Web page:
On 19 Mar 1999, F. Frank LeFever wrote:
> Janov? After all these years?
> Oh, for crying out loud!
Surely human neurology hasn't changed *that* much
over the last 30 years?!
One of Primal's cutrate cousin therapies did little
for me except allow me to access some childhood memories
and learn to cry at the drop of a hat.
I do know one woman who experienced remission of physical
ailments after Primal therapy, and she remains a very
vigorous senior citizen. But I saw other people
training themselves to respond to real-time events
by reliving old hurts and going into a grief state.
During one weekend retreat, our therapist was horrified
to find that we had a real live psychotic in our midst.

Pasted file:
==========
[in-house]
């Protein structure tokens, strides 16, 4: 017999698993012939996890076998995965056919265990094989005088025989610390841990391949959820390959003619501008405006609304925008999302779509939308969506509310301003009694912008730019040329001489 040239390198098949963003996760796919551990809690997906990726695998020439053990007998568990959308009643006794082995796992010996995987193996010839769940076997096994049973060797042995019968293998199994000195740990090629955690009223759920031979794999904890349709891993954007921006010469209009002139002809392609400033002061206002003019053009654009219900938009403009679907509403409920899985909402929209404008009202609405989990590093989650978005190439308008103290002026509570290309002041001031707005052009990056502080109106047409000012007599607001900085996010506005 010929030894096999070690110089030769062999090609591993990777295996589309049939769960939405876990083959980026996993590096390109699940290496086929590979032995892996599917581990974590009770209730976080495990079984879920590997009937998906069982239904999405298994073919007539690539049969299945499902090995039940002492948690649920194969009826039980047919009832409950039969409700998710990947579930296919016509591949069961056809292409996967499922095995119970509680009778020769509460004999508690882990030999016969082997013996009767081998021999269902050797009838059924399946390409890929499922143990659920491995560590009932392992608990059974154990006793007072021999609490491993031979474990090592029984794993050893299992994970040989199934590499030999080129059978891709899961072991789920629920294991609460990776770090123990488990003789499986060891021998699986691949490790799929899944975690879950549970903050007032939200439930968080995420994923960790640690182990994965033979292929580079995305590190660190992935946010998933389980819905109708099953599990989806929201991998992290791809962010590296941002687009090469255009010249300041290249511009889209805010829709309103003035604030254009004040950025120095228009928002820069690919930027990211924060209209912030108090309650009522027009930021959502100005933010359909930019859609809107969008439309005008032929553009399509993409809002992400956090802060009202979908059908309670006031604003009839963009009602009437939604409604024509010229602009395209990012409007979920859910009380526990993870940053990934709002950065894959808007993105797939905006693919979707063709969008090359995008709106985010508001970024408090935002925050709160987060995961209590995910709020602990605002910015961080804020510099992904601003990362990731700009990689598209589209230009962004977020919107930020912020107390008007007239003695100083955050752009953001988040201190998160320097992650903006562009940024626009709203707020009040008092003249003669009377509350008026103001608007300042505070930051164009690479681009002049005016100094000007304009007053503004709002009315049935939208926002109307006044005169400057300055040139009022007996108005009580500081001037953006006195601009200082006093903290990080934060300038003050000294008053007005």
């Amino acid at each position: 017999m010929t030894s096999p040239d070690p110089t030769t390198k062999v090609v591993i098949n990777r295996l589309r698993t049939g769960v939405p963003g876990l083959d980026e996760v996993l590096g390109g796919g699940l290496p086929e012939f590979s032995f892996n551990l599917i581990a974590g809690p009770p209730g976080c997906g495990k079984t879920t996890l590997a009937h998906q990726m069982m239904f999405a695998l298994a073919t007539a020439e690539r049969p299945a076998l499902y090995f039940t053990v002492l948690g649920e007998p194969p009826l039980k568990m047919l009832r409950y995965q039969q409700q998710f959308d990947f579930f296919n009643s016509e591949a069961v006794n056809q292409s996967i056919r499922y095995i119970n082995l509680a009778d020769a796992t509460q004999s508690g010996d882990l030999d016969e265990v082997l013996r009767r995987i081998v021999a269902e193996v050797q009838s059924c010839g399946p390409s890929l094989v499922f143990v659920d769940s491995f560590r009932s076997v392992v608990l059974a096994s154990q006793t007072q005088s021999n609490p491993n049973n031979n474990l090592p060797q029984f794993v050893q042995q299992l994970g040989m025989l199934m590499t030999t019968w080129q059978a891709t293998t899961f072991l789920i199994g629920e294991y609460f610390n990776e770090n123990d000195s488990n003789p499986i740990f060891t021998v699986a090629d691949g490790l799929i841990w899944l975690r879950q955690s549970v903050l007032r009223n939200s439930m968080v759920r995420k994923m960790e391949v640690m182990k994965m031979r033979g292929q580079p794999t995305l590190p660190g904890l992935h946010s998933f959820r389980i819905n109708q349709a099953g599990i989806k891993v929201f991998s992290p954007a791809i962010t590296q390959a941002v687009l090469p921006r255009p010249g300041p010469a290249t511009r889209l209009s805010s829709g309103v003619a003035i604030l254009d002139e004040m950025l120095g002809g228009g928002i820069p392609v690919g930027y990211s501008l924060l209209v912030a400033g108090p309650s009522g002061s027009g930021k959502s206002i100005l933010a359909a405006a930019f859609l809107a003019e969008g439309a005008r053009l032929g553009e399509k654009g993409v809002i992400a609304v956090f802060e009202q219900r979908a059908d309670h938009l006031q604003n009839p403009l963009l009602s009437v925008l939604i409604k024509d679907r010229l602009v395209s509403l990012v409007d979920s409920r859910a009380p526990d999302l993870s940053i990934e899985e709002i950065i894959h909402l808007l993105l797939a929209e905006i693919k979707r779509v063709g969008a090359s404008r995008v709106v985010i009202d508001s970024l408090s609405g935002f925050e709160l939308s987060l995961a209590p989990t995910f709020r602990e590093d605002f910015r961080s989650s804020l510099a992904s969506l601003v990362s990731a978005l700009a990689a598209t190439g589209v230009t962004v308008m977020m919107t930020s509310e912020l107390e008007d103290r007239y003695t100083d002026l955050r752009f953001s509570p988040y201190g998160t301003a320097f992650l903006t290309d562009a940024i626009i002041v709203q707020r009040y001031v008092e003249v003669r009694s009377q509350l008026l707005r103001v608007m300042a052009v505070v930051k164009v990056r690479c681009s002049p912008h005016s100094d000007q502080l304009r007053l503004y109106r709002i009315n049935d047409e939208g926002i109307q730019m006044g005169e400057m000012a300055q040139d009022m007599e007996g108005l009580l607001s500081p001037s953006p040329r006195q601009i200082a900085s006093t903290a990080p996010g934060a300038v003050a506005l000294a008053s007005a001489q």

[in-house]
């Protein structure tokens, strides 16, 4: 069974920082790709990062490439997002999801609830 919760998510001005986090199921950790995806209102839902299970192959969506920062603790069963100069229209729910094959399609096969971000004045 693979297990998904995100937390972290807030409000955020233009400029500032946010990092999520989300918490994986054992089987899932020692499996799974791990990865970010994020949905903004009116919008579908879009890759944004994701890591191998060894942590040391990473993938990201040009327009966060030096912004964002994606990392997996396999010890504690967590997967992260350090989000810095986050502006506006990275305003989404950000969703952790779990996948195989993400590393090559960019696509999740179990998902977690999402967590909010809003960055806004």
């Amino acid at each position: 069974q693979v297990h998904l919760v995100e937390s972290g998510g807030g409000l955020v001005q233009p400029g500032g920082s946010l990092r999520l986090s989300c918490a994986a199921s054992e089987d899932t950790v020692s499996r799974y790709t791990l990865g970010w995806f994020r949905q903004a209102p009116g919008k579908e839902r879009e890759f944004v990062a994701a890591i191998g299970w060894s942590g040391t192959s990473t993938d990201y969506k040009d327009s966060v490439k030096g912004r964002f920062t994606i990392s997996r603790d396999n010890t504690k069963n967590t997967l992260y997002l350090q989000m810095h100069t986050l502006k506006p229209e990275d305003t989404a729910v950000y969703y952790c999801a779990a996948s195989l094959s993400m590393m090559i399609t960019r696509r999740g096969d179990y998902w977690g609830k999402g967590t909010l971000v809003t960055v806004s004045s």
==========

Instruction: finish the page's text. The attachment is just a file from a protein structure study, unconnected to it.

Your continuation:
At loss as to how to deal with the situation, he asked
the other participants to recall who, from their own past,
this psychotic most reminded them of!
Janov did cite objectively measurable changes in his
own post-Primal patients. But most convincing to me
there is a grain of truth to Primal theory is
an account by Konrad Lorenz in his book about dogs
(Man's Best Friend, I think it was called). When
Lorenz had to go away for a time, a dog left behind
became a terrible behaviour problem. On his return,
the dog acted very confused and suddenly dropped to
its haunches and let out a great howl -- after which
its behaviour returned to normal.